572 F.2d 596 (8th Cir. 1977), 77-1043, Diversified Industries, Inc. v. Meredith
|Citation:||572 F.2d 596|
|Party Name:||DIVERSIFIED INDUSTRIES, INC., Petitioner, v. The Honorable James H. MEREDITH, Chief Judge of the United States District Court for the Eastern District of Missouri, Respondent.|
|Case Date:||August 09, 1977|
|Court:||United States Courts of Appeals, Court of Appeals for the Eighth Circuit|
Submitted April 11, 1977.
On En Banc Hearing Feb. 5, 1978.
[Copyrighted Material Omitted]
Thomas J. Guilfoil, St. Louis, Mo., for petitioner; Stuart Symington, Jr., Jim J. Shoemake and J. Richard McEachern, St. Louis, Mo., on the briefs.
Thomas E. Wack, St. Louis, Mo., for respondent; Walter M. Clark, St. Louis, Mo., on the briefs.
Before LAY, HEANEY and HENLEY, Circuit Judges.
HENLEY, Circuit Judge.
This is an original petition for a writ of mandamus directed at The Honorable James H. Meredith, Chief Judge of the United States District Court for the Eastern District of Missouri, by Diversified Industries, Inc. which is the defendant in a
case pending in the district court entitled The Weatherhead Company, Plaintiff v. Diversified Industries, Inc., Defendant, Docket No. 76-623C(1). In the instant proceeding Diversified seeks to protect from discovery the contents of a certain memorandum, dated June 19, 1975, and a written report, dated December, 1975, both prepared for the benefit of Diversified by the Washington, D. C. law firm of Wilmer, Cutler & Pickering, hereinafter called Law Firm. Petitioner also seeks to protect certain corporate minutes in which reference is made to the memorandum and report of Law Firm.
Weatherhead sought to obtain the materials in question by means of pretrial interrogatories and a motion for production of documents to which Diversified objected. In November, 1976 the district court overruled the objections without opinion. Diversified moved for reconsideration and alternatively asked the district court to certify the questions presented as appropriate for interlocutory appeal under 28 U.S.C. § 1292(b). On December 30, 1976 respondent refused both reconsideration and § 1292(b) certification, and in that connection filed a memorandum opinion. Finally, on January 6, 1977 the district court affirmatively ordered disclosure of the materials and Diversified applied to this court for relief.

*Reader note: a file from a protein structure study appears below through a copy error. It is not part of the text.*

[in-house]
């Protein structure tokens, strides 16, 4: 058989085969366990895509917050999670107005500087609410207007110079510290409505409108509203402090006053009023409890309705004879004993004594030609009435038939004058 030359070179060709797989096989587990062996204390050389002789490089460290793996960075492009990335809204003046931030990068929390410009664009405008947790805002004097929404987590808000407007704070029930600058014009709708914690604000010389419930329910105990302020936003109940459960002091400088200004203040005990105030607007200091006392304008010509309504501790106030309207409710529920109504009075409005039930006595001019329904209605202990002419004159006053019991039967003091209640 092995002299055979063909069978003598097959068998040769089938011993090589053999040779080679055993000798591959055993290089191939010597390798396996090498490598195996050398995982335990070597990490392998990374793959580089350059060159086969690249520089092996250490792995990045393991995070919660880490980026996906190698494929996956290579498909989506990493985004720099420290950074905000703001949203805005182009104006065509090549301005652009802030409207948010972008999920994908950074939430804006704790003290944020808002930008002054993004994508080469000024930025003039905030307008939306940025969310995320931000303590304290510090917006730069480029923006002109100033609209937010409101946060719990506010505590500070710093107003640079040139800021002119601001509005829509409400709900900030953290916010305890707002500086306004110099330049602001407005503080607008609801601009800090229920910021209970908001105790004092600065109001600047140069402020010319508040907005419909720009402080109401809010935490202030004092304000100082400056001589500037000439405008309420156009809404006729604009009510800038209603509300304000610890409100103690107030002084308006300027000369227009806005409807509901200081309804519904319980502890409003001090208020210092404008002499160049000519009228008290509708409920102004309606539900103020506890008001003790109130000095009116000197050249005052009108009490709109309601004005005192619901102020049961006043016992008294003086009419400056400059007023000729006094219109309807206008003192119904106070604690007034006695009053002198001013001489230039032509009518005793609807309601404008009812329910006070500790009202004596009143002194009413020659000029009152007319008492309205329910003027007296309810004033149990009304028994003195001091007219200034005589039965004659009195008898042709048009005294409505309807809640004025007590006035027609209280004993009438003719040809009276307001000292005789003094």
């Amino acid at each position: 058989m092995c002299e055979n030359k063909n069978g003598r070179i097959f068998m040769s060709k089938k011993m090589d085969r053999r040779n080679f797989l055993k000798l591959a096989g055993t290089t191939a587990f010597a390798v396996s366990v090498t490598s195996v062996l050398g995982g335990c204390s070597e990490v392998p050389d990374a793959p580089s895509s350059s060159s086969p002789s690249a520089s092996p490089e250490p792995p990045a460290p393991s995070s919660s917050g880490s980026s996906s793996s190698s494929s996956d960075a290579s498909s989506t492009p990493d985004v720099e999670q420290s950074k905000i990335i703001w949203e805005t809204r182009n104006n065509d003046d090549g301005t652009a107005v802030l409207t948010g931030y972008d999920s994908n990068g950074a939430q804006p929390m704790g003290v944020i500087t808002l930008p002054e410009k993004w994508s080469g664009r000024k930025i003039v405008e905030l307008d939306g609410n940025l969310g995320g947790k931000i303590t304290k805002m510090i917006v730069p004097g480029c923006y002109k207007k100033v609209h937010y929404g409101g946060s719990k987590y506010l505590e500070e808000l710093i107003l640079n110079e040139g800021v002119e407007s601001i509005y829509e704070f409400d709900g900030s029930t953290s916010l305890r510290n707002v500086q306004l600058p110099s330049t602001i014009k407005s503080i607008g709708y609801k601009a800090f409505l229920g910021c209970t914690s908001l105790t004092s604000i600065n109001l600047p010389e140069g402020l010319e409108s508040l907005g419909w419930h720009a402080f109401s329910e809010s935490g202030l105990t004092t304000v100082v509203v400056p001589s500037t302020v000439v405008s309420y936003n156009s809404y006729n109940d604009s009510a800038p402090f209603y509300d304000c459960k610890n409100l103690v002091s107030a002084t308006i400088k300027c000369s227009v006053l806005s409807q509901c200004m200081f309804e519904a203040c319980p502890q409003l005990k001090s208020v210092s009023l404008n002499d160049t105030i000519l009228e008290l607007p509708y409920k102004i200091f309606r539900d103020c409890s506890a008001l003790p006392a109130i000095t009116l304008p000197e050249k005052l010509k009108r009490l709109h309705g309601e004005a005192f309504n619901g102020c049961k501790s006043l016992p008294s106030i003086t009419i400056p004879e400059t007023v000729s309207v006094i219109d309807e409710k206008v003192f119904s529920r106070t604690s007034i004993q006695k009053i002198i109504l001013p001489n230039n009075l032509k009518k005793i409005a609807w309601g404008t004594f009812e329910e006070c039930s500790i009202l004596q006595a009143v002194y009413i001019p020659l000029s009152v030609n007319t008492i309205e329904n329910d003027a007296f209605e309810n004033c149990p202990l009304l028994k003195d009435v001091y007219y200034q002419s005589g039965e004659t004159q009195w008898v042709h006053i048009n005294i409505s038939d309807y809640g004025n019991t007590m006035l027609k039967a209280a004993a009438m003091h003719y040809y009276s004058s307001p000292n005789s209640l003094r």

Petitioner contends that the documents in question are not subject to disclosure because they fall within the scope of the traditional attorney-client privilege and also are protected by the "work product" privilege dealt with in the leading case of Hickman v. Taylor, 329 U.S. 495, 67 S.Ct. 385, 91 L.Ed. 451 (1947), and now expressed in Fed.R.Civ.P. 26(b)(3) which became effective in 1970.
Respondent, actually Weatherhead, denies that the material in question is covered by either privilege, and also contends that any originally existing privilege was waived effectively for purposes of the litigation in the district court when petitioner turned the material over to the Securities and Exchange Commission without protest in response to an agency subpoena in the course of an investigation that the Commission was conducting.
We heard the matter preliminarily on January 14, 1977 and entered an order staying operation of the district court's order of January 6 as it affected Law Firm's memorandum and report and portions of the corporate minutes of Diversified relating to those documents pending final disposition of the case. We also called for the filing of briefs within a comparatively short period of time.
We have considered the petition, the response thereto, the exhibits tendered by the respective parties, and their briefs. And we have also considered in camera material that was submitted to the district court and later to us. That material includes the memorandum and report of Law Firm and copies of the minutes of certain meetings of Diversified's Board of Directors.
The writ of mandamus is not ordinarily available to a litigant to obtain appellate review of interlocutory discovery orders entered by a district court as litigation proceeds. However, where a claim of attorney-client privilege has been raised in and rejected by a district court, we have held that mandamus is available as a means of immediate appellate review. Pfizer, Inc. v. Lord, District Judge, 456 F.2d 545, 547-48 (8th Cir. 1972). See also Harper & Row Publishers v. Decker, 423 F.2d 487 (7th Cir. 1970), aff'd without opinion by an equally divided Supreme Court, 400 U.S. 348, 91 S.Ct. 479, 27 L.Ed.2d 433 (1971). We concluded, therefore, that we should consider the instant petition on the merits.
Petitioner is a Delaware corporation with its principal place of business in Clayton, Missouri. Its operations include sales of scrap copper which is the principal component of brass. Some and perhaps many of petitioner's sales are made in interstate commerce.